Re: TM Tape is Always Finite

From: Arthur J. O'Dwyer (
Date: 01/03/04

Date: Sat, 3 Jan 2004 14:54:30 -0500 (EST)

On Sat, 3 Jan 2004, Russell Easterly wrote:
> "Arthur J. O'Dwyer" <> wrote...
> > On Thu, 1 Jan 2004, Russell Easterly wrote:
> > > <quote>
> > > Computing machines.
> > > If an a-machine prints two kinds of symbols, of which the first kind
> > > (called figures) consists entirely of 0 and 1 (the others being
> > > called symbols of the second kind), then the machine will be called
> > > a computing machine. If the machine is supplied with a blank tape
> > > and set in motion, starting from the correct initial m-configuration,
> >
> > Please define "m-configuration," as defined in Turing's paper.
> I think he means what is now called the state transition table.
> The TM's instructions.

  According to Turing's paper, to which you have kindly provided a
link, an "m-configuration" is what we today would call a "state."
It's not the whole transition table; it's merely one of the states
listed in that table (which may or may not be said to "contain" the
rest of the table; that's a philosophical point that's not relevant
here). For example, "State 1" is an m-configuration. "State 2"
is a different m-configuration.
  The machine, Turing says, will start in the "correct initial
m-configuration," which is just his way of saying that it has a
defined starting state.

> > Okay. Here Turing is apparently assuming that the "sequence" printed
> > by the machine will have a beginning, though not necessarily an end.
> > It's not clear how he defines the beginning of the sequence, though --
> > is it left-to-right order? or chronological? Left-to-right has the
> > advantage of "intuitiveness," but chronological makes more sense
> > mathematically to me. Please clarify this point: briefly, what does
> > Turing mean by the word "prefacing"?
> Turing assumes that all TMs start in a defined initial state at the
> beginning (leftmost) position of a blank tape.

  Okay; this makes the most sense, so I'll accept it. Unfortunately
for us, Turing simply does not say in his paper what "shape" the tape
is supposed to be. In other words, he defines the symbols on the
tape, S(r), in terms of their positions r; but he never defines the
range of r. Is r an integer, a positive integer, an integer in the
range [0, 1024), or something else entirely?
  From here on, I'll assume that r is a positive integer. This is
*not* what I'd originally been thinking -- I had been assuming that
r was an integer (positive or negative), and thus that the tape was
"two-way infinite" instead of only "one-way infinite." If you don't
see the difference, or don't understand what those phrases are meant
to mean, just skip it for now. From here on, r is a positive integer.

> I think Turing assumes the output tape will be read from left to right.
> Later in the paper, Turing adopts the convention of only writing
> "symbols of the first kind" on every other square.
> He often writes other symbols (of the second kind?) between
> the 0s and 1's. He states that these other symbols are removed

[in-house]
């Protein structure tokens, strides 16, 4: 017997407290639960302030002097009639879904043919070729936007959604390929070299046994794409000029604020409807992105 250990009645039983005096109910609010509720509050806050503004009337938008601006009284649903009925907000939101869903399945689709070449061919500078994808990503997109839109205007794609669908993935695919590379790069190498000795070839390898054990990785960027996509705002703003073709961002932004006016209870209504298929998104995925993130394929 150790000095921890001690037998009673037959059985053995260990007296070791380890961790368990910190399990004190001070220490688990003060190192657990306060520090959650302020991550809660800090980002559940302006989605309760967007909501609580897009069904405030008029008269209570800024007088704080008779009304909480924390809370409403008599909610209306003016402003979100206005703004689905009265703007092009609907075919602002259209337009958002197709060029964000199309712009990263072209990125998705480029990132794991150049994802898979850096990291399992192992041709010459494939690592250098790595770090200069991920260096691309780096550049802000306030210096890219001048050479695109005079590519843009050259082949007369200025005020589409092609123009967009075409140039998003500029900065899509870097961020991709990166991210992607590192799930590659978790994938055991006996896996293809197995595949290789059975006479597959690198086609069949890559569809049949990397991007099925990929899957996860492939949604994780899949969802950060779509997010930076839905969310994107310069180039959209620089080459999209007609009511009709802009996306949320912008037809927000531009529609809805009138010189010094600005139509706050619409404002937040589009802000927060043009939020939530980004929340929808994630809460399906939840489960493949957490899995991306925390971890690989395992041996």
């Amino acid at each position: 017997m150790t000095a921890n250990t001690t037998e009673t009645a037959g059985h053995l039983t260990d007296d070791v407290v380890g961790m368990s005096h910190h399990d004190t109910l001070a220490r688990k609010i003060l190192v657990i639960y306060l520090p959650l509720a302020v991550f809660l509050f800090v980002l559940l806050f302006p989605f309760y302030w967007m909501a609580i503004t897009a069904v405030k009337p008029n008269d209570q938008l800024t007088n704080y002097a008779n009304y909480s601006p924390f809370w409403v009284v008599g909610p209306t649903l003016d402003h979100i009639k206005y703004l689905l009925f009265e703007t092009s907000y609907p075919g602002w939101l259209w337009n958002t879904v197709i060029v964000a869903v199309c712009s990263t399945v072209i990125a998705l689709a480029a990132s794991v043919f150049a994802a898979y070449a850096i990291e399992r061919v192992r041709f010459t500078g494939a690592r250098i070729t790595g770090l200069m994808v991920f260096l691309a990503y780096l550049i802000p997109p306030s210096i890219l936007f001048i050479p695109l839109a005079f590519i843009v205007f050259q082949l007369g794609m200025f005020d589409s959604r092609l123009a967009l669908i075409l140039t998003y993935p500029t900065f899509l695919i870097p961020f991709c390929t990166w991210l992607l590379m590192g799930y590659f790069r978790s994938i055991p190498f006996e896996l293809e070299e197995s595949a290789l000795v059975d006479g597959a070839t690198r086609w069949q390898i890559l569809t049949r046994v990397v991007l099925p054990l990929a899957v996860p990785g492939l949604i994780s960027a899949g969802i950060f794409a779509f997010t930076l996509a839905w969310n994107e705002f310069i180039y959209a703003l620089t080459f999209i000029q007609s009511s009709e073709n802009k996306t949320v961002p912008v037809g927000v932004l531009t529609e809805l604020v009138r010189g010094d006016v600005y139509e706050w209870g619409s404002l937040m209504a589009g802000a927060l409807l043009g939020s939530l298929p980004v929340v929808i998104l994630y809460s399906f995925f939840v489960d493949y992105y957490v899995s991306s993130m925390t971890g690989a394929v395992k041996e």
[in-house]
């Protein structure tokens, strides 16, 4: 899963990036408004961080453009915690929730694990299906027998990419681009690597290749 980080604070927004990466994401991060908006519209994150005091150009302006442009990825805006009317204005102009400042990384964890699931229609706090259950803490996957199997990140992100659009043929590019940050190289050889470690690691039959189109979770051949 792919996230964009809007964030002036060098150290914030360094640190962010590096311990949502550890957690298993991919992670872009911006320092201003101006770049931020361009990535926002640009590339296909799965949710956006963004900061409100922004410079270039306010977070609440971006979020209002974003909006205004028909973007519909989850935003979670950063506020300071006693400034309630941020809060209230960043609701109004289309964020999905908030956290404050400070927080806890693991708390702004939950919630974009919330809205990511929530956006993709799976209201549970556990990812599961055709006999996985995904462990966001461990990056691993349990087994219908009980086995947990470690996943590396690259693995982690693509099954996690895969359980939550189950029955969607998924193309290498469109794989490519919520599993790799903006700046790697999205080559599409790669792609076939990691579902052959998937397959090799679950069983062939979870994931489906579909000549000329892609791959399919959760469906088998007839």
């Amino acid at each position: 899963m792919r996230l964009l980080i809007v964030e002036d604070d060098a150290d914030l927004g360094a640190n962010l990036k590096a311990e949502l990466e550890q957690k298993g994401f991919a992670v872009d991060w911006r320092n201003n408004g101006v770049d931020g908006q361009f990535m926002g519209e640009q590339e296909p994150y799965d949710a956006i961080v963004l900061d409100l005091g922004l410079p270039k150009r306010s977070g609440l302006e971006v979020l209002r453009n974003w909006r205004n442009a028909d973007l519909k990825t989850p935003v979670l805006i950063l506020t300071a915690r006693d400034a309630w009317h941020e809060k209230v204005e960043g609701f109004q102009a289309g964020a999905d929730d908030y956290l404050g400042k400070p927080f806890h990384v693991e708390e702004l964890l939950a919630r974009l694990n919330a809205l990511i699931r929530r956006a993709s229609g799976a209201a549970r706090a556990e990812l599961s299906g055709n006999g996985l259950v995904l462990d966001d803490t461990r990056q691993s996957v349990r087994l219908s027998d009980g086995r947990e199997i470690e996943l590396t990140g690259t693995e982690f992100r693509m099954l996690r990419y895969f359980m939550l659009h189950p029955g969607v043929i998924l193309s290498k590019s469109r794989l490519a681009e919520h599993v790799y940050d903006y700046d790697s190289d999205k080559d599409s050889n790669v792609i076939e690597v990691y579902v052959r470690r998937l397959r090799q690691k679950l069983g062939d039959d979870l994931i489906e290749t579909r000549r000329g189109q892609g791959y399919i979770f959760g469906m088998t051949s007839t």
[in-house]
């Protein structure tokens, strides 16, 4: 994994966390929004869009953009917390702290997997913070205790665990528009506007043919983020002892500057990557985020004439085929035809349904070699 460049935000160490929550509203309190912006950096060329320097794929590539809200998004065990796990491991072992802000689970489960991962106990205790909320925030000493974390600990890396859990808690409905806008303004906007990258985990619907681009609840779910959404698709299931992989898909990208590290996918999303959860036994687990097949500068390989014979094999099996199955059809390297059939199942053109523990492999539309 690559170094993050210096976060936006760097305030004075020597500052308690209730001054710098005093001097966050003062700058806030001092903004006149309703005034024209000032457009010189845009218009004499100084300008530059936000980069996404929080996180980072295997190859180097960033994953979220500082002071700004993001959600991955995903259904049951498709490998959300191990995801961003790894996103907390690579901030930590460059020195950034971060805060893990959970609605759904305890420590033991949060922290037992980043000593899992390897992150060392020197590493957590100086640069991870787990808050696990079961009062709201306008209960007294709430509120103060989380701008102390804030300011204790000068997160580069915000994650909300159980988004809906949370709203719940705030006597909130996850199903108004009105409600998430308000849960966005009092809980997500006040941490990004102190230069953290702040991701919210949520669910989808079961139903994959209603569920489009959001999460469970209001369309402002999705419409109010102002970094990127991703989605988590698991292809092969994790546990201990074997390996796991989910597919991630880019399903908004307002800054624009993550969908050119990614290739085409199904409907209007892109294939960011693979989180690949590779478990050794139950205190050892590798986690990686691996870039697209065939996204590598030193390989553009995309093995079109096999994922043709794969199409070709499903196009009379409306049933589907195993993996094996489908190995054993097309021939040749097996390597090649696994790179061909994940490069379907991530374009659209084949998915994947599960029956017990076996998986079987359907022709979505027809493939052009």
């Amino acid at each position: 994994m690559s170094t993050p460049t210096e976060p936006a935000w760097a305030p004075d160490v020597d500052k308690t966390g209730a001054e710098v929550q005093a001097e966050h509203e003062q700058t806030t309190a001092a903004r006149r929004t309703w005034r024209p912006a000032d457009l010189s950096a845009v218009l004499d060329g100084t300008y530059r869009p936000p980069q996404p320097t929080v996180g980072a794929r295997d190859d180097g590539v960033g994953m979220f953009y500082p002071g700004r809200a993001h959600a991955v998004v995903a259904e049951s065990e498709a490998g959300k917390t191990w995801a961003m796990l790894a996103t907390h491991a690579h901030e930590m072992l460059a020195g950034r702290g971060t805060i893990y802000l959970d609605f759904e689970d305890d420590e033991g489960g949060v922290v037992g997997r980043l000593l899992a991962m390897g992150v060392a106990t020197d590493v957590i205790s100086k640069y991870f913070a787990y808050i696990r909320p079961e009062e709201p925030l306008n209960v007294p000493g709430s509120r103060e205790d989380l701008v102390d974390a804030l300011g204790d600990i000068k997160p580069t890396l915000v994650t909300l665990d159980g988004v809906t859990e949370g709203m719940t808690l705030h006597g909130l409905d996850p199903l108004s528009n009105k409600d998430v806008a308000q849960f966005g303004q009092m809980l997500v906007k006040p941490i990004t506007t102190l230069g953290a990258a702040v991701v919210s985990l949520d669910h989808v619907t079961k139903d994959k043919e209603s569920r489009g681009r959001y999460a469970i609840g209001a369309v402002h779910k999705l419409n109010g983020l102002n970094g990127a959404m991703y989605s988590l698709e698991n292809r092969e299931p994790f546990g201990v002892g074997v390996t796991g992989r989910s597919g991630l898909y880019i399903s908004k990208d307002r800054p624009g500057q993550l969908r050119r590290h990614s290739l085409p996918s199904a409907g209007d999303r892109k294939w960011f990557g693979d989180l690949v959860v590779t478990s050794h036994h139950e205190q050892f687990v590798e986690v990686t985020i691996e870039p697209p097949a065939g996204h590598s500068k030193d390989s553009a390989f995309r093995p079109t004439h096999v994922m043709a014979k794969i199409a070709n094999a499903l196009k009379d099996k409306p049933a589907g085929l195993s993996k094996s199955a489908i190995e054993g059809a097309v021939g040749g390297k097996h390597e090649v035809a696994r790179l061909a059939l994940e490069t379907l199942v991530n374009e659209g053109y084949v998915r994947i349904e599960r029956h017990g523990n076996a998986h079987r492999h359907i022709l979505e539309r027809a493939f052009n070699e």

> at some point, but isn't very specific about when or how this happens.

  I think you are correct. Symbols of the first kind may not be
overwritten, although symbols of the second kind may be overwritten.
The tape is read from left to right, and only symbols of the first
kind matter as far as the computed sequence is concerned.

> "Prefacing" means putting a decimal point in front of a binary string.
> Turing is trying to show that a TM can generate any real number.

  Yes. Now that I realize that r is constrained to be positive,
this makes sense -- there is always a "left side" of the tape at
which we can insert a decimal point (at r=0, so to speak).

> > > Circular and circle-free machines.
> > > If a computing machine never writes down more than a finite number
> > > of symbols of the first kind it will be called circular. Otherwise
> > > it is said to be circle-free.
> >
> > All right. This is fairly bizarre terminology, IMHO -- do you have
> > any idea why Turing chose these particular words to describe the two
> > kinds of machines? Perhaps a quote from section 8 would be in order.
> I have no idea why Turing defines computable numbers this way.

  I was actually referring to the terms "circular" and "circle-free"
to describe machines that we today would see were exactly isomorphic
to [but not identical to] the terms "halting" and "non-halting." What
does the idea of "circle" have to do with the finitude of symbols
printed by a machine? [Rhetorical -- unless you really have some
etymology here, don't bother answering that. Just a clarification
of what I meant.]

> > > > > Instructions for TM2:
> > > > >
> > > > > 1) Scan right until a 0 is found
> > > > > 2) Scan right until a second 0 is found
> > > > > 3) Backup and write a 1 on the previous 0
> > > > > Repeat
> >
> > > Using Turing's definition, TM2 produces a computable sequence
> >
> > I doubt it. This depends heavily on the definition of the word
> > "prefacing" in Turing's paper.

  I'm sorry, I misread your machine. I read "right" and thought
"left." Obviously, TM2 is exactly equivalent in its output to TM1
(assuming that the tape starts out with all 0's on it, or doing as
you suggested and replacing the word '0' by the word 'blank').

> > > that represents the largest rational number less than 1.
> >
> > Blatantly false. No such number exists, computable or otherwise.